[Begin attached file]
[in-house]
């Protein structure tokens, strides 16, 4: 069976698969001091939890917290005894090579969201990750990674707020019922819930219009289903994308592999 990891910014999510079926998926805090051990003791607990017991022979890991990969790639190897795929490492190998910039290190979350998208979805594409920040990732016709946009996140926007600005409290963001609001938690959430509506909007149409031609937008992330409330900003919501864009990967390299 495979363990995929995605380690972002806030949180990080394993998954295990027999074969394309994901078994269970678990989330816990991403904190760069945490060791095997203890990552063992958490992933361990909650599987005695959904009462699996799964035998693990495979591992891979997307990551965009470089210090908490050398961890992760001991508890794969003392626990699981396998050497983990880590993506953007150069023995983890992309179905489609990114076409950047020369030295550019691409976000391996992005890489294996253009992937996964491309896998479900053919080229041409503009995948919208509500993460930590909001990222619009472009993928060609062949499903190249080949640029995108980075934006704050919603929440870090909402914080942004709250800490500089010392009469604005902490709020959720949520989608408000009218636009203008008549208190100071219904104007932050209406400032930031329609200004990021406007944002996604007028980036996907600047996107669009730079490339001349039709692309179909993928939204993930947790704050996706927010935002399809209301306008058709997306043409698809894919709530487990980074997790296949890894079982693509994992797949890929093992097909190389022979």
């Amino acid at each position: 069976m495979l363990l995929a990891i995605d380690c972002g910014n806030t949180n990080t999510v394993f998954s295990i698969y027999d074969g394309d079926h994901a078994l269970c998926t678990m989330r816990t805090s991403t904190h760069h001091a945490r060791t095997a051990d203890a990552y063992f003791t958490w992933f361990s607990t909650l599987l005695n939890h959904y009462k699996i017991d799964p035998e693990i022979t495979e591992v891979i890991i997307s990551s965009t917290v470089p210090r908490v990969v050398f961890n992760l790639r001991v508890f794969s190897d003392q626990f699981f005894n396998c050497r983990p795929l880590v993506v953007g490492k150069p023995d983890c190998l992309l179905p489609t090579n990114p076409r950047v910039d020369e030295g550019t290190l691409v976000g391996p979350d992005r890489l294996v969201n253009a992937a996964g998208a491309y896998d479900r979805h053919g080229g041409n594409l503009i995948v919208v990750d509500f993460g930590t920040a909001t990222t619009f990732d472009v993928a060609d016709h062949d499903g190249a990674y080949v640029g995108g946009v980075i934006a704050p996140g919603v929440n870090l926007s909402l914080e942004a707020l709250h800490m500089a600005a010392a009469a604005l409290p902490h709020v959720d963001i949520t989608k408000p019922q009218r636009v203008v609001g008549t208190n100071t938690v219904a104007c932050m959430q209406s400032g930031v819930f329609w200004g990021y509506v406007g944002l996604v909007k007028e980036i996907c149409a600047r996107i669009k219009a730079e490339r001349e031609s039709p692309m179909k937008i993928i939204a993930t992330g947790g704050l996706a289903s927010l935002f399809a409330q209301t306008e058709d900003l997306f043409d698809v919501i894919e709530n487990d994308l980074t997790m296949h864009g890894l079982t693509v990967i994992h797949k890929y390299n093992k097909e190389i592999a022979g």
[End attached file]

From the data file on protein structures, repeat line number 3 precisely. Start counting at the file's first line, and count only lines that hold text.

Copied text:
């Amino acid at each position: 069976m495979l363990l995929a990891i995605d380690c972002g910014n806030t949180n990080t999510v394993f998954s295990i698969y027999d074969g394309d079926h994901a078994l269970c998926t678990m989330r816990t805090s991403t904190h760069h001091a945490r060791t095997a051990d203890a990552y063992f003791t958490w992933f361990s607990t909650l599987l005695n939890h959904y009462k699996i017991d799964p035998e693990i022979t495979e591992v891979i890991i997307s990551s965009t917290v470089p210090r908490v990969v050398f961890n992760l790639r001991v508890f794969s190897d003392q626990f699981f005894n396998c050497r983990p795929l880590v993506v953007g490492k150069p023995d983890c190998l992309l179905p489609t090579n990114p076409r950047v910039d020369e030295g550019t290190l691409v976000g391996p979350d992005r890489l294996v969201n253009a992937a996964g998208a491309y896998d479900r979805h053919g080229g041409n594409l503009i995948v919208v990750d509500f993460g930590t920040a909001t990222t619009f990732d472009v993928a060609d016709h062949d499903g190249a990674y080949v640029g995108g946009v980075i934006a704050p996140g919603v929440n870090l926007s909402l914080e942004a707020l709250h800490m500089a600005a010392a009469a604005l409290p902490h709020v959720d963001i949520t989608k408000p019922q009218r636009v203008v609001g008549t208190n100071t938690v219904a104007c932050m959430q209406s400032g930031v819930f329609w200004g990021y509506v406007g944002l996604v909007k007028e980036i996907c149409a600047r996107i669009k219009a730079e490339r001349e031609s039709p692309m179909k937008i993928i939204a993930t992330g947790g704050l996706a289903s927010l935002f399809a409330q209301t306008e058709d900003l997306f043409d698809v919501i894919e709530n487990d994308l980074t997790m296949h864009g890894l079982t693509v990967i994992h797949k890929y390299n093992k097909e190389i592999a022979g």